• Silas Chatfield of the New York Militia Riflemen under Capt. John Richardson, who mustered out of Cayuga County, had an eighty-five page pension file that was unprecedented. Not only did he also have a signed document of many of his neighbors’ original signatures, attesting to his service and injuries – he had four!  Four separate lists of neighbors, friends, and fellow soldiers with original signatures from his new home in McHenry County, Illinois (circa 1843-1846).[4]   If anyone is researching any family in the McHenry County area, this pension is a goldmine.
Chatfield Pension file, page 45.

Chatfield Pension file, page 45.

For most of these soldiers and their families, the money provided by these government pensions was the difference between survival and destitution.  To us, they are a delicious peek into the families and communities that made up our ancestors’ world.  Capt. Chatfield entreated the Office of the Pensions,  “It is only to a grateful Cuntry and the ministers of its law that the wounded and other were disable Soldier and the intrepid defenders of its rights and honor can look for recompence of Valor and the reward of patriotism” [spelling preserved].  We can’t say any better than that.

These records are available for FREE forever on Fold3.com, thanks to continued contributions from our community. Make a donation today towards this effort to digitally preserve this incredibly valuable collection of American history.


 

[1] For a sample of cluster genealogy research, see: Elizabeth Shown Mills, “QuickLesson 11: Identity Problems & the FAN Principle,” Evidence Explained: Historical Analysis, Citation & Source Usage  

(https://www.evidenceexplained.com/content/quicklesson-11-identity-problems-fan-principle : accessed 9 Jan 2016).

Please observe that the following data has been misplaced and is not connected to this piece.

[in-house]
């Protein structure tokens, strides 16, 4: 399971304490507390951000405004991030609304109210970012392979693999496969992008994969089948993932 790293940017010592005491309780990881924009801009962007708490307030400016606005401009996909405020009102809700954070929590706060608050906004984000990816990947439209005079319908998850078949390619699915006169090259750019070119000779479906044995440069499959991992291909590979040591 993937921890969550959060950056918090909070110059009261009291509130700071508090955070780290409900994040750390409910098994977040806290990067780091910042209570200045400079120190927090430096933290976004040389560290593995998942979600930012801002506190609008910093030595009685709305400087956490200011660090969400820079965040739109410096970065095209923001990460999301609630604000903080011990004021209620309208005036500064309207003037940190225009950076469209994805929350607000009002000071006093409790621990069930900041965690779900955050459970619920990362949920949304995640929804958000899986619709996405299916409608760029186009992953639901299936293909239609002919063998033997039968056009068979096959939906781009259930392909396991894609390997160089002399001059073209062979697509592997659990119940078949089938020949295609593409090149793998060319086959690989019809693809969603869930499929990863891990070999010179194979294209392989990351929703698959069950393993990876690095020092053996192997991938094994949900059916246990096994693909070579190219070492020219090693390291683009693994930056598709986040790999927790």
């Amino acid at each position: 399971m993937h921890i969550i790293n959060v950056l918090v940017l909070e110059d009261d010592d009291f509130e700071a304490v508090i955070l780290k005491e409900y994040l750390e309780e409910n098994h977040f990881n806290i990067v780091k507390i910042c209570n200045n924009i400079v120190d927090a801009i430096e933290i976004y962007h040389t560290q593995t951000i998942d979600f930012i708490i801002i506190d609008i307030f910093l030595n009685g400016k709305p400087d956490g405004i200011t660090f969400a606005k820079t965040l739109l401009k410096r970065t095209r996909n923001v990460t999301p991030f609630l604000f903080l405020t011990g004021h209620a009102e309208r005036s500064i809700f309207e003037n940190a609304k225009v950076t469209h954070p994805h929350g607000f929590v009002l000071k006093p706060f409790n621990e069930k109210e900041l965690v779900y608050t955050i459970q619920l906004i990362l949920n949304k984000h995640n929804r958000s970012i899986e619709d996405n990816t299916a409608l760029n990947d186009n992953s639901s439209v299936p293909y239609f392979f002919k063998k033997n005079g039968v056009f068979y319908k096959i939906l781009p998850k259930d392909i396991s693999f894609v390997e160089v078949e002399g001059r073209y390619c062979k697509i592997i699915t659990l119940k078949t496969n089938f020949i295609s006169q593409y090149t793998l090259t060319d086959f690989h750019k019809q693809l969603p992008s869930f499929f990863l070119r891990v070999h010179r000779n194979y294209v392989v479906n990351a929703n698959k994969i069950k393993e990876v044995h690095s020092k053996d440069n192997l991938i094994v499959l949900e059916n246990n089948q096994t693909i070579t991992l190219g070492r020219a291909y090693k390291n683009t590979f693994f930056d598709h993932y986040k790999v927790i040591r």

[2] Samuel Dorris affidavit, Daniel McBride (Pvt., Capt. Cook’s Co., NY Militia, War of 1812), widow Roxena McBride, WO 33726, WC 23130; digital images, fold3.com (www.fold3.com : accessed 9 Jan 2016), referencing Revolutionary War Pension and Bounty Land Warrant Application Files,  Records of the Veteran’s Administration, RG 15; National Archives (NARA), Washington, D.C.

[3] Ira Fancher (Pvt., Capt. Eli P Robinson NY Mil., War of 1812), SO 14847, SC 9382, BLW 86140-40, widow Anna Fancher, WO 10712, WC 11036, War of 1812 Pension and Bounty Land Warrant Application Files, Records of the Veteran’s Administration, RG 15; National Archives, Washington DC; marriage certification, Baltimore County; digital images, fold3.com (http://www.fold3.com/image/311362386/ : accessed 9 Jan 2016).

[4] Silas Chatfield (Capt., Capt. John Richardson NY Mil., War of 1812), SO 24112, SC 3136, War of 1812 Pension and Bounty Land Warrant Application Files, Records of the Veteran’s Administration, RG 15; National Archives, Washington DC; marriage certification, Baltimore County; digital images, fold3.com (https://www.fold3.com/image/304386935: accessed 9 Jan 2016); for the four separate lists of community members, see: https://www.fold3.com/image/304387082, https://www.fold3.com/image/304386993 , https://www.fold3.com/image/304387010 ,and https://www.fold3.com/image/304387022.